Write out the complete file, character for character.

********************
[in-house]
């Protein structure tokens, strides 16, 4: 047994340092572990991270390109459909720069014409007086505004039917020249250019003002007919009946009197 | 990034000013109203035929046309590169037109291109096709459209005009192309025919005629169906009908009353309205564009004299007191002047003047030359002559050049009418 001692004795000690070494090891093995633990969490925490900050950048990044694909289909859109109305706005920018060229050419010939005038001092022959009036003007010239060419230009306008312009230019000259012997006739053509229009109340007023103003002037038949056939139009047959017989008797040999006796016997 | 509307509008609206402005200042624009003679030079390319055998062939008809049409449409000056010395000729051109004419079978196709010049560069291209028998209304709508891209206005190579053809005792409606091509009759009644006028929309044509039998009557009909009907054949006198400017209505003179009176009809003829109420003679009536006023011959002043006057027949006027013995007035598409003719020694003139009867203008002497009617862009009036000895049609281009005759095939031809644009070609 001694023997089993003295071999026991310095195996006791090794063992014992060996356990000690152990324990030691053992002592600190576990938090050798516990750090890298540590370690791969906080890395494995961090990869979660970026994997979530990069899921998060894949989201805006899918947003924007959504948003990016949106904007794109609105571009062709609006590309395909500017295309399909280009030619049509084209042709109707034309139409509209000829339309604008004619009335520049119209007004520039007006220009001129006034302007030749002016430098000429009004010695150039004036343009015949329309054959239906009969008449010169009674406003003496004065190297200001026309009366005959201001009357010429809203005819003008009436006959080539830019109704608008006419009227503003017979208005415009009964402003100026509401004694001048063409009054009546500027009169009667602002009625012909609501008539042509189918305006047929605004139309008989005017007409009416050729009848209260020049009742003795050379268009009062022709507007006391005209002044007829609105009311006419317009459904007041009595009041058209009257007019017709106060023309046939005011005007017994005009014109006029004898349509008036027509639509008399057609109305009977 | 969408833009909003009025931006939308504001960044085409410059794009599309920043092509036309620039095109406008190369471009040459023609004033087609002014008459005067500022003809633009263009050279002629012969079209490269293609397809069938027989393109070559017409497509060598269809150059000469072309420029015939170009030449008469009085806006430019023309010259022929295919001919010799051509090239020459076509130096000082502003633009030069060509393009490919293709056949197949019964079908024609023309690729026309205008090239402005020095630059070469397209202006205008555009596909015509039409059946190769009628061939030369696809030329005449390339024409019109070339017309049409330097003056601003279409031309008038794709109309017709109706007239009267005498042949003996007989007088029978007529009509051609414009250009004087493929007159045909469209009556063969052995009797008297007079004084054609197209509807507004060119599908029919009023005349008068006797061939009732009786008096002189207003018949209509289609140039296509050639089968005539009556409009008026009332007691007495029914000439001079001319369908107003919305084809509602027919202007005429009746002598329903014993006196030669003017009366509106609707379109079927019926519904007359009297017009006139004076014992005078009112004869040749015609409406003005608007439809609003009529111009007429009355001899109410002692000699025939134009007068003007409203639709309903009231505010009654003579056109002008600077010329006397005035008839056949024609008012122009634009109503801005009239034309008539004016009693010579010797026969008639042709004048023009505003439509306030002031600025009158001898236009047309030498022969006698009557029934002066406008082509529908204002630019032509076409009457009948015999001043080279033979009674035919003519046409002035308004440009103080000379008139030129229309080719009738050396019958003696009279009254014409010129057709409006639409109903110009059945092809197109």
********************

[in-house]
């Protein structure tokens, strides 16, 4: 047994340092572990991270390109459909720069014409007086505004039917020249250019003002007919009946009197 | 990034000013109203035929046309590169037109291109096709459209005009192309025919005629169906009908009353309205564009004299007191002047003047030359002559050049009418 001692004795000690070494090891093995633990969490925490900050950048990044694909289909859109109305706005920018060229050419010939005038001092022959009036003007010239060419230009306008312009230019000259012997006739053509229009109340007023103003002037038949056939139009047959017989008797040999006796016997 | 509307509008609206402005200042624009003679030079390319055998062939008809049409449409000056010395000729051109004419079978196709010049560069291209028998209304709508891209206005190579053809005792409606091509009759009644006028929309044509039998009557009909009907054949006198400017209505003179009176009809003829109420003679009536006023011959002043006057027949006027013995007035598409003719020694003139009867203008002497009617862009009036000895049609281009005759095939031809644009070609 001694023997089993003295071999026991310095195996006791090794063992014992060996356990000690152990324990030691053992002592600190576990938090050798516990750090890298540590370690791969906080890395494995961090990869979660970026994997979530990069899921998060894949989201805006899918947003924007959504948003990016949106904007794109609105571009062709609006590309395909500017295309399909280009030619049509084209042709109707034309139409509209000829339309604008004619009335520049119209007004520039007006220009001129006034302007030749002016430098000429009004010695150039004036343009015949329309054959239906009969008449010169009674406003003496004065190297200001026309009366005959201001009357010429809203005819003008009436006959080539830019109704608008006419009227503003017979208005415009009964402003100026509401004694001048063409009054009546500027009169009667602002009625012909609501008539042509189918305006047929605004139309008989005017007409009416050729009848209260020049009742003795050379268009009062022709507007006391005209002044007829609105009311006419317009459904007041009595009041058209009257007019017709106060023309046939005011005007017994005009014109006029004898349509008036027509639509008399057609109305009977 | 969408833009909003009025931006939308504001960044085409410059794009599309920043092509036309620039095109406008190369471009040459023609004033087609002014008459005067500022003809633009263009050279002629012969079209490269293609397809069938027989393109070559017409497509060598269809150059000469072309420029015939170009030449008469009085806006430019023309010259022929295919001919010799051509090239020459076509130096000082502003633009030069060509393009490919293709056949197949019964079908024609023309690729026309205008090239402005020095630059070469397209202006205008555009596909015509039409059946190769009628061939030369696809030329005449390339024409019109070339017309049409330097003056601003279409031309008038794709109309017709109706007239009267005498042949003996007989007088029978007529009509051609414009250009004087493929007159045909469209009556063969052995009797008297007079004084054609197209509807507004060119599908029919009023005349008068006797061939009732009786008096002189207003018949209509289609140039296509050639089968005539009556409009008026009332007691007495029914000439001079001319369908107003919305084809509602027919202007005429009746002598329903014993006196030669003017009366509106609707379109079927019926519904007359009297017009006139004076014992005078009112004869040749015609409406003005608007439809609003009529111009007429009355001899109410002692000699025939134009007068003007409203639709309903009231505010009654003579056109002008600077010329006397005035008839056949024609008012122009634009109503801005009239034309008539004016009693010579010797026969008639042709004048023009505003439509306030002031600025009158001898236009047309030498022969006698009557029934002066406008082509529908204002630019032509076409009457009948015999001043080279033979009674035919003519046409002035308004440009103080000379008139030129229309080719009738050396019958003696009279009254014409010129057709409006639409109903110009059945092809197109």